California legislators have recently been in the news for passing a law that would make wasting water a $500-a-day offense. But California isn’t the only place in the country that water conservation is an issue. Water restrictions can be found across the majority of the Southwest and even as far east as Georgia! With that in mind, we created the Practical Guide to Conserving Water Indoors. While everything on this list won’t have the same impact, every little bit counts, – even reusing your ice cubes to water your houseplants! We’ve decided to divide our guide into easy, bite-sized sections that cover that major areas of the home. We’ll start in the number one area for water use in the house, the bathroom.

Bathroom

  • Check your current showerhead for flow rate. If the rate indicated on the head is more than 2.5 gallons per minute (gpm), purchase a WaterSense labeled showerhead t replace it. If you are not sure how much water your shower uses, try to fill a one gallon bucket in the shower. If it takes less than 20 seconds, you will save water by changing it out.
  • Buy a shower timer or use an alarm to limit your showers to 5 minutes or less.  Every minute you shorten your shower will save you over 50 gallons of water per month. A family of 4 could save upwards of 200 gallons per month just by shaving one minute off daily showers.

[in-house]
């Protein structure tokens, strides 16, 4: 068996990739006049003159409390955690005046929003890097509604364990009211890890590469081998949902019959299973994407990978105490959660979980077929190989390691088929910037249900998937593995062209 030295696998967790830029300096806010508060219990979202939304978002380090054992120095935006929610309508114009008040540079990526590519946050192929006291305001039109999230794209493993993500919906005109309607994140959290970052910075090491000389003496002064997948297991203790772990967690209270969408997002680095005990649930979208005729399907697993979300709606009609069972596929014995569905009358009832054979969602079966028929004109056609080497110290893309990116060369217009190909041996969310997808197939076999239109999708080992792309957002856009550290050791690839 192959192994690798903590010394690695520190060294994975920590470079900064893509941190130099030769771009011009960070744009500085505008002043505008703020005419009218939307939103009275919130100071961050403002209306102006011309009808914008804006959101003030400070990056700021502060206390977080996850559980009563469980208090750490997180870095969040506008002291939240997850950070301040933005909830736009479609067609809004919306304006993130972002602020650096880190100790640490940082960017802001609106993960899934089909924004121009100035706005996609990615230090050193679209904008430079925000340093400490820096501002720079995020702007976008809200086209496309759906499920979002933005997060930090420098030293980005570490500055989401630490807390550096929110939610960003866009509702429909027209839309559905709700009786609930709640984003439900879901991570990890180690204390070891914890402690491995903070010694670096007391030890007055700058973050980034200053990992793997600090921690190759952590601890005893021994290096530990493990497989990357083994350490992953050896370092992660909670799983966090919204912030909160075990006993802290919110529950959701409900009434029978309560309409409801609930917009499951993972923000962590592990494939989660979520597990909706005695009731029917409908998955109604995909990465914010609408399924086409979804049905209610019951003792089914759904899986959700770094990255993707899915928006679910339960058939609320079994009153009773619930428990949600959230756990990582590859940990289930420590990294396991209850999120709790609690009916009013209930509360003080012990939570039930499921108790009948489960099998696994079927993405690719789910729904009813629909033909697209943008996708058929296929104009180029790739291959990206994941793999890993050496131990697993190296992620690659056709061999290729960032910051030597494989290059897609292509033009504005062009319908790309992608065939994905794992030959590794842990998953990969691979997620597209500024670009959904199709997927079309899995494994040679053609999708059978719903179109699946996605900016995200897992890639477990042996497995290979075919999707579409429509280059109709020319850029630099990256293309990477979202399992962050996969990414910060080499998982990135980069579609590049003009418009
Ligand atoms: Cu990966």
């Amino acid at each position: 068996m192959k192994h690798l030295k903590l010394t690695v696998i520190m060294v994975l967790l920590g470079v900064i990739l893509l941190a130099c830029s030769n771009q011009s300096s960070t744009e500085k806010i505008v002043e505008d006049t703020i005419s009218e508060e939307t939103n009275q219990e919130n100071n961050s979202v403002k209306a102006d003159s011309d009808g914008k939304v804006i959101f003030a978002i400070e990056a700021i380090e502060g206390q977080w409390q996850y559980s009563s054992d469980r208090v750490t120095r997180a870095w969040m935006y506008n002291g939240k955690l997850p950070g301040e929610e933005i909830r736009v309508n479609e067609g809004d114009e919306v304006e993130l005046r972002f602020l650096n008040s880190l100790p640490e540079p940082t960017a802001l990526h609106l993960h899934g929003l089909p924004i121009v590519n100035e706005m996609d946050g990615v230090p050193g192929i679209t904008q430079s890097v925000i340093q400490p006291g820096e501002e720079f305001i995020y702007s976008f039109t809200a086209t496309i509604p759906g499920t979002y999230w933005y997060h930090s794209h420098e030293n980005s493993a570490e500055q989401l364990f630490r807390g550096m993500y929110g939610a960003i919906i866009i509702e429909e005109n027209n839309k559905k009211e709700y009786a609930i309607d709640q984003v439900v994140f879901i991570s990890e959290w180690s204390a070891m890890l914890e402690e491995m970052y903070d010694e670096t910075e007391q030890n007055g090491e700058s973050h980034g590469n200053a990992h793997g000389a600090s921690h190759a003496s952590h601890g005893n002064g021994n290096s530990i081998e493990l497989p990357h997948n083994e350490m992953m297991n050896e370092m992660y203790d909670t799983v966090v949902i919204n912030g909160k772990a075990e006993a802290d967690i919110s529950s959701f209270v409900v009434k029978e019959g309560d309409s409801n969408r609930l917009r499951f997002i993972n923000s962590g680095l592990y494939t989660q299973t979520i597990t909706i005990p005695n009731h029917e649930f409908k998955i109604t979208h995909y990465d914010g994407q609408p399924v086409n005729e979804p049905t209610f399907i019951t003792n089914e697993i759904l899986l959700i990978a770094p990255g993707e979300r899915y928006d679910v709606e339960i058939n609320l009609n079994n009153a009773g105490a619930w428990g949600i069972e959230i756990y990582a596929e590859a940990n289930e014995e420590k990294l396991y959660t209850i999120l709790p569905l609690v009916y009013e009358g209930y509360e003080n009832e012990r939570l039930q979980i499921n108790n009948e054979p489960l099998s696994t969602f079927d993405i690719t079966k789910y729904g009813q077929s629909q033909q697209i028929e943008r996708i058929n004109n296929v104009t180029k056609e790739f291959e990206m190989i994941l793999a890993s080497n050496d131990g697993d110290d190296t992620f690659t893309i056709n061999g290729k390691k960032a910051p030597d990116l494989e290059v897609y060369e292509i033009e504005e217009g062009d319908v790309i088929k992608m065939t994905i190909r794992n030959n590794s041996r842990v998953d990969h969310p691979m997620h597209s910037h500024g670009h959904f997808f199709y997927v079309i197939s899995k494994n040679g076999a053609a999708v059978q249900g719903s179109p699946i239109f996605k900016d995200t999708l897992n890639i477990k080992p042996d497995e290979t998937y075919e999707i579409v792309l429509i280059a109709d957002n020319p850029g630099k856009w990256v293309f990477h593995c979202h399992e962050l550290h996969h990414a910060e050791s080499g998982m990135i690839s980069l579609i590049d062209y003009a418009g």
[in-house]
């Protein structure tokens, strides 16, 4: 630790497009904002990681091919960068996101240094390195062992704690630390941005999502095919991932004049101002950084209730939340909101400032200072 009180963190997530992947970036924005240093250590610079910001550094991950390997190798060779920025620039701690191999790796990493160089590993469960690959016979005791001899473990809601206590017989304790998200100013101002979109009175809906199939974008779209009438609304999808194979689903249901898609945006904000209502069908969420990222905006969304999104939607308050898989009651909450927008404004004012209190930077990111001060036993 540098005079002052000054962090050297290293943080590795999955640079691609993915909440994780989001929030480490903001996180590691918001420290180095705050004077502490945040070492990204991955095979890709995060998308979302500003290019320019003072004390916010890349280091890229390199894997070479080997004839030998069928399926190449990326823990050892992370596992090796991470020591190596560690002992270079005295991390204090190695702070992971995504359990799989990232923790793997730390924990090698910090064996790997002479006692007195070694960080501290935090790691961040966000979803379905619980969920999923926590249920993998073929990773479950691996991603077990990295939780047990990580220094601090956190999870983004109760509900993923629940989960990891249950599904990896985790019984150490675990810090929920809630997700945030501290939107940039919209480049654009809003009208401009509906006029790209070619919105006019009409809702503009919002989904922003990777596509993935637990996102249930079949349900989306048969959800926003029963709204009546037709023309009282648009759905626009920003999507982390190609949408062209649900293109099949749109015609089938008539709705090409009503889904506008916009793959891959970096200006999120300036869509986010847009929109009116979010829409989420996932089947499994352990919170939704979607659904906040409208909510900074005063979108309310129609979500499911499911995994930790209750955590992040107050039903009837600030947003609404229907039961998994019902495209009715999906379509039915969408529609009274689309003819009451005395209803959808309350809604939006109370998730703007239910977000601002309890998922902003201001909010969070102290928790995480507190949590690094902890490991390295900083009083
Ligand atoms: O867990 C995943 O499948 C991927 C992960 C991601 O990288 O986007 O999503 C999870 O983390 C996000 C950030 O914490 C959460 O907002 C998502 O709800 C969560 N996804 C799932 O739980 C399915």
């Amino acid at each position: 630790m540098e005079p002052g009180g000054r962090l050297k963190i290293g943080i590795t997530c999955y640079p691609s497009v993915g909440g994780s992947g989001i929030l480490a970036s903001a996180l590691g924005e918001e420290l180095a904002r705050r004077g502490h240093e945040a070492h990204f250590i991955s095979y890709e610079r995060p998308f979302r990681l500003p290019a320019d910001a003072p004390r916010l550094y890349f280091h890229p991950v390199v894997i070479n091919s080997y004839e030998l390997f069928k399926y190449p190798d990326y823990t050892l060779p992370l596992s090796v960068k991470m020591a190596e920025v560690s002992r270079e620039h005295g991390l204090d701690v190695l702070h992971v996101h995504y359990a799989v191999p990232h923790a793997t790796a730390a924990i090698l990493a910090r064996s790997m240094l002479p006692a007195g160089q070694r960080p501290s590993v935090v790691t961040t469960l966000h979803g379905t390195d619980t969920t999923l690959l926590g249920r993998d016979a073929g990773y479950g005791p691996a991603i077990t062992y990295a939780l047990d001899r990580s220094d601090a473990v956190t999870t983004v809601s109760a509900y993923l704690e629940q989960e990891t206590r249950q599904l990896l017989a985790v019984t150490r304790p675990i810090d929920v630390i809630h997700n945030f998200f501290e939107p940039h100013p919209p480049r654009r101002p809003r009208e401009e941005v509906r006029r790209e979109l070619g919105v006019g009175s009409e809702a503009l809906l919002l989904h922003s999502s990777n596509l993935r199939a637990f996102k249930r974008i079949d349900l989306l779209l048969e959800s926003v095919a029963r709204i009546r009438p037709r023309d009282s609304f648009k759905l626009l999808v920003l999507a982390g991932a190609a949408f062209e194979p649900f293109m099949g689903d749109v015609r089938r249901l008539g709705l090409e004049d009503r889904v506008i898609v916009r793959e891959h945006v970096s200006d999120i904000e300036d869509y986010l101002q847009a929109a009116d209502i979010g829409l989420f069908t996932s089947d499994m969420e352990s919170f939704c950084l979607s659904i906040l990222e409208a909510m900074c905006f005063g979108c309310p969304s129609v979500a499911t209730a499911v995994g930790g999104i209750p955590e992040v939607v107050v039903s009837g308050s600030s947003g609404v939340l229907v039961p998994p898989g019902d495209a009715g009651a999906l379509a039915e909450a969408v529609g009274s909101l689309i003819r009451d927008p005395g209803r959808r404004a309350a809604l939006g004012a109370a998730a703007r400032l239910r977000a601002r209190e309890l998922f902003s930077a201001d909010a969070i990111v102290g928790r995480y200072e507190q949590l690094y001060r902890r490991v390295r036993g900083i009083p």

• Speaking of shaving, and other things you do at the bathroom sink like brushing your teeth, turn off the faucet while you aren’t using it. You could save 5 to 10 gallons every time you shave or brush even if you have a low flow faucet!
  • Yeah, Low flow faucets are a thing. A normal faucet can use up to 4 gallons of water per minute. Replacing it with a WaterSense labeled one can save up to 2.5 gallons a minute. Don’t want to shell out $100 on a new faucet, buy an aerator for each one at $10 each.
  • Speaking of shelling out cash, one place where you’d be well served by doing so is with your toilet. If your toilet was manufactured before 1992, you’re wasting water with every flush. Even those toilets aren’t the best. They use about 3.5 gallons of water per flush. New, low flow toilets only use 1.6 gallons. Dual flush models allow you to use a 1.1 gallon flush for liquid waste.
  • Toilets use the most water in the bathroom, and if yours leaks that can make it even worse. Check for a flapper leak with a dye test (food coloring is a good choice). Replacing the flapper on a leaky toilet could save 1000s of gallons every year.
  • Plug the drain when you start filling up your bathtub. Adjust the temperature while the tub fills to prevent losing water down the drain waiting for it to warm. Even better, don’t take a bath. Every bath uses 70+ gallons of water where a 5 minute show could use as little as 12.5 gallons.
  • Have your leaky faucets fixed. A single drip every minute adds up to 5 gallons every day. If you have multiple leaks across multiple faucets or showerheads, this could add up quickly.
  • If you’re waiting for the water to warm up in the shower, collect the cool water in a bucket and use it to water your plants. If you don’t have indoor plants, use the water on your outdoor plants.

 

Kitchen